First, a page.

It is remarkably difficult to predict convection initiation. It appears we can predict, most times (see yesterdays post for a failure), the area under consideration. We have attempted to pick the time period, in 3 hour windows, and have been met with some interesting successes and failures. Today had 2 such examples.

We predicted a time window from 16-19 UTC along the North Carolina/South Carolina/ Tennessee area for terrain induced convection and along the sea breeze front. The terrain induced storms went up around 18 UTC, nearly 2 hours after the model was generating storms. The sea breeze did not initiate storms, but further inland in central South Carolina there was one lone storm.

The other area was in South Dakota/North Dakota/Nebraska for storms long the cold front and dryline. We picked a window between 21-00 UTC. It appears storms initiated right around 00 UTC in South Dakota but little activity in North Dakota as the dryline surged into our risk area.  Again the suite of models had suggested quick initiation starting in the 21-22 UTC time frame, including the update models.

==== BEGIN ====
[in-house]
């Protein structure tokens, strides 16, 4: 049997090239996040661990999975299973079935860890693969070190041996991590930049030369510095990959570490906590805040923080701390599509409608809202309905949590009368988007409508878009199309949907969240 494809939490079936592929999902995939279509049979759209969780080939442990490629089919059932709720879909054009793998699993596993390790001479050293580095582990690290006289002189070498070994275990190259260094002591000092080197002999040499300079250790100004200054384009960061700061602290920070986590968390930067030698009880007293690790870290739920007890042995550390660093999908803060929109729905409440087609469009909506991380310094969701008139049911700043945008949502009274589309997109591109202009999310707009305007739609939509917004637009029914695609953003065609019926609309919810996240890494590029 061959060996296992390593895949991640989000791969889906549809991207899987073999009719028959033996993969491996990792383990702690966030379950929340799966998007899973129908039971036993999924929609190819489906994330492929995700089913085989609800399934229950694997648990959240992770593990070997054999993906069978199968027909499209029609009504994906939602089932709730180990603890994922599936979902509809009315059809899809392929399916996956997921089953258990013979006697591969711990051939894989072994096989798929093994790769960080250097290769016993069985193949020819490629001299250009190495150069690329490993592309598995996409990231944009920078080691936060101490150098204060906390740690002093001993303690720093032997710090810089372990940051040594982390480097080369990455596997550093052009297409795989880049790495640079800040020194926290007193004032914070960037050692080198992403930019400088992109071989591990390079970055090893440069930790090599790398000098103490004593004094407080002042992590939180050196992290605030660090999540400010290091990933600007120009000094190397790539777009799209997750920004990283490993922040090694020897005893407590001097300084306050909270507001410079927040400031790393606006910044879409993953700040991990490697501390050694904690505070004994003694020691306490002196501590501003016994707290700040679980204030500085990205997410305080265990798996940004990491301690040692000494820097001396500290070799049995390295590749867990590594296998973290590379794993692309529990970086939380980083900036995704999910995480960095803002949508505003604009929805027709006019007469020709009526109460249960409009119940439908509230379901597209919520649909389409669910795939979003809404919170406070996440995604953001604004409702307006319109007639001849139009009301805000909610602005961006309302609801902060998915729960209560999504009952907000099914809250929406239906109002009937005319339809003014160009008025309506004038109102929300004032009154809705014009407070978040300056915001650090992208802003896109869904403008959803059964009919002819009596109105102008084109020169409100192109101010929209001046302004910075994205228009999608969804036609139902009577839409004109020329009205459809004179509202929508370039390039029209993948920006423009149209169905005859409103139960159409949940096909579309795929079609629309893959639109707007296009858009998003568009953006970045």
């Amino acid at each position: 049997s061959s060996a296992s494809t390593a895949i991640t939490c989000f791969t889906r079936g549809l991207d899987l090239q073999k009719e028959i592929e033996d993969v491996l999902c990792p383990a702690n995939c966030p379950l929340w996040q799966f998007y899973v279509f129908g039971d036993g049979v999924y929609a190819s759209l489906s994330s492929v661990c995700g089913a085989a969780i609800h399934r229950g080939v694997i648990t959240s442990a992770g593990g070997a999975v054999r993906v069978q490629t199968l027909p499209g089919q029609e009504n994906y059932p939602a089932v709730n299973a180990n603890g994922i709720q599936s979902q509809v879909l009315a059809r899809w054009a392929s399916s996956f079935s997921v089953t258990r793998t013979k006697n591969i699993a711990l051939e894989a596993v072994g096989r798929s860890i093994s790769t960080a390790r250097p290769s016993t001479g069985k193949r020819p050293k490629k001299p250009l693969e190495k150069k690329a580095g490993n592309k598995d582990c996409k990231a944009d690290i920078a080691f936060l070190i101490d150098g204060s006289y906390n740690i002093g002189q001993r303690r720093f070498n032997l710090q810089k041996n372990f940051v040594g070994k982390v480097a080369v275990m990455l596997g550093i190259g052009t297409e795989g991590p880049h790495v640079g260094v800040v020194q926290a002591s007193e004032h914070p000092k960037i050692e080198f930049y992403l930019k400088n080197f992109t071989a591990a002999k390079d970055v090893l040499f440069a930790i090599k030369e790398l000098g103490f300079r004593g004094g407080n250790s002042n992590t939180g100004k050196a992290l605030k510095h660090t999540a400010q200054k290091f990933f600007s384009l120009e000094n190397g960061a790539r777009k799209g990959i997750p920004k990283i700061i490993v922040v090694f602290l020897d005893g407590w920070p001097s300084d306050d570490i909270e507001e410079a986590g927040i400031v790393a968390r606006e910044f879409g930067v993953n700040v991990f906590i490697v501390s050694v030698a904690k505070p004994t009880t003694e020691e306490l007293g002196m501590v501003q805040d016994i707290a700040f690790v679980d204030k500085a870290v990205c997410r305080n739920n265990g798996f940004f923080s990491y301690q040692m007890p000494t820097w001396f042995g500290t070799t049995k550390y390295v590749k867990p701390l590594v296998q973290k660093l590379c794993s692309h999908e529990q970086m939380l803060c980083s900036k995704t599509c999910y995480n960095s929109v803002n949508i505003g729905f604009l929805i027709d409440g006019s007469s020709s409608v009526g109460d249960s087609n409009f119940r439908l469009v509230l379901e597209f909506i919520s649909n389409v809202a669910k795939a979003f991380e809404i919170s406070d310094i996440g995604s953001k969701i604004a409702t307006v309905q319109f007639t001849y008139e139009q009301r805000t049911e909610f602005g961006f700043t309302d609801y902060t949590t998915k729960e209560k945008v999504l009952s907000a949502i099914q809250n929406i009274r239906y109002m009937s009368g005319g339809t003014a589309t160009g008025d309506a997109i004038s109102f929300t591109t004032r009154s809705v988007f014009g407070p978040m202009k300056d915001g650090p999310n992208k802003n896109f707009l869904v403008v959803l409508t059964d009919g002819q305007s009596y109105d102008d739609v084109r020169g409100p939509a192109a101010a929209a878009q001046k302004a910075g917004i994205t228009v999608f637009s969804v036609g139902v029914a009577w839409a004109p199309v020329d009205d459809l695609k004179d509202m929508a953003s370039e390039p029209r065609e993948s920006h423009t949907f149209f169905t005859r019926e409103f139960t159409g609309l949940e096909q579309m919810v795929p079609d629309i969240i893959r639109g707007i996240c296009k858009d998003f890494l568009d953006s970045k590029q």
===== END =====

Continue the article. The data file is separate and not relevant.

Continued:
In both cases we could isolate the areas reasonably well. We even understood the mechanisms by which convection would initiate, including the dryline, the transition zone, and the where the edge of the deeper moisture resided in the Dakotas. For the Carolinas we knew the terrain would be a favored location for elevated heating in the moist air mass along a weak, old frontal zone. We knew the sea breeze could be weak in terms of convergence, and we knew that only a few storms would  potentially develop. What we could not adequately do, was predict the timing of the lid removal associated with the forcing mechanisms.

It is often observed in soundings that the lid is removed via surface heating and moistening, via cooling aloft, or both processes. It is also reasonable to suspect that low level lifting could be aiding in cooling aloft (as opposed to cold advection). Without observations along such boundaries it is difficult to know what exactly is happening along them, or even to infer that our models correctly depict the process by which the lid is overcome. We have been looking at the ensemble of physics members which vary the boundary layer scheme, but today was the first day we attempted to use them in the forecast process.

It was successful in terms of incorporating them, but as far as achieving understanding, that will have to come later. It is clear that understanding the various structures we see, and relating them to the times of storm initiations will be a worthwhile effort. Whether this will be helpful to forecasting, even in hindsight, is still unknown.